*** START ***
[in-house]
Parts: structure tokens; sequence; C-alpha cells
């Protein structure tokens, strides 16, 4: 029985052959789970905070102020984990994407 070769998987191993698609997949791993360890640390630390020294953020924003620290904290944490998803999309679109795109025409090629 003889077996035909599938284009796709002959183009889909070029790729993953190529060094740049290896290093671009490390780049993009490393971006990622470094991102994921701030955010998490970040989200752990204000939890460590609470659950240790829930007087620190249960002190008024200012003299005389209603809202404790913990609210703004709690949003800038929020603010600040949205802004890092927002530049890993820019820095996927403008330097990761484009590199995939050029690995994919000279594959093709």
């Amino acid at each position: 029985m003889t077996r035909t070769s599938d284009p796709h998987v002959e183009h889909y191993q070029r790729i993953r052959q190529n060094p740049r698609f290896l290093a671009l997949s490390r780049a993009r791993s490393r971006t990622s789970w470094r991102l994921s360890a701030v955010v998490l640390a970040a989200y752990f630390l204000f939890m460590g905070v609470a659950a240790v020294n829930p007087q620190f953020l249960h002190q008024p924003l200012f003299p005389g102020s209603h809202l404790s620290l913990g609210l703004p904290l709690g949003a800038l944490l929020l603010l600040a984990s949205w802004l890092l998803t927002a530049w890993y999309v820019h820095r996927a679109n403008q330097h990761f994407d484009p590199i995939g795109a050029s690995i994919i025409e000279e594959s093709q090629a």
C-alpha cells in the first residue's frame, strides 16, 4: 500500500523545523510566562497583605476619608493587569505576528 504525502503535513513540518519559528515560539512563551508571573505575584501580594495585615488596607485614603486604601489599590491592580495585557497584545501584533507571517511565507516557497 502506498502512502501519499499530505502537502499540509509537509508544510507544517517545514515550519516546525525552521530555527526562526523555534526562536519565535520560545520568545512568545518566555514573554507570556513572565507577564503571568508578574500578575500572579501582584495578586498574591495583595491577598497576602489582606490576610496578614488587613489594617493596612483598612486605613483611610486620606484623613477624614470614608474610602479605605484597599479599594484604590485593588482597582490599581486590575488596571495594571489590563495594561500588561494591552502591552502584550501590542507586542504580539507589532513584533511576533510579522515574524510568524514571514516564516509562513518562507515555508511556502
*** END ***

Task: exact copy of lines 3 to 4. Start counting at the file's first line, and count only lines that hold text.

């Protein structure tokens, strides 16, 4: 029985052959789970905070102020984990994407 070769998987191993698609997949791993360890640390630390020294953020924003620290904290944490998803999309679109795109025409090629 003889077996035909599938284009796709002959183009889909070029790729993953190529060094740049290896290093671009490390780049993009490393971006990622470094991102994921701030955010998490970040989200752990204000939890460590609470659950240790829930007087620190249960002190008024200012003299005389209603809202404790913990609210703004709690949003800038929020603010600040949205802004890092927002530049890993820019820095996927403008330097990761484009590199995939050029690995994919000279594959093709």
């Amino acid at each position: 029985m003889t077996r035909t070769s599938d284009p796709h998987v002959e183009h889909y191993q070029r790729i993953r052959q190529n060094p740049r698609f290896l290093a671009l997949s490390r780049a993009r791993s490393r971006t990622s789970w470094r991102l994921s360890a701030v955010v998490l640390a970040a989200y752990f630390l204000f939890m460590g905070v609470a659950a240790v020294n829930p007087q620190f953020l249960h002190q008024p924003l200012f003299p005389g102020s209603h809202l404790s620290l913990g609210l703004p904290l709690g949003a800038l944490l929020l603010l600040a984990s949205w802004l890092l998803t927002a530049w890993y999309v820019h820095r996927a679109n403008q330097h990761f994407d484009p590199i995939g795109a050029s690995i994919i025409e000279e594959s093709q090629a």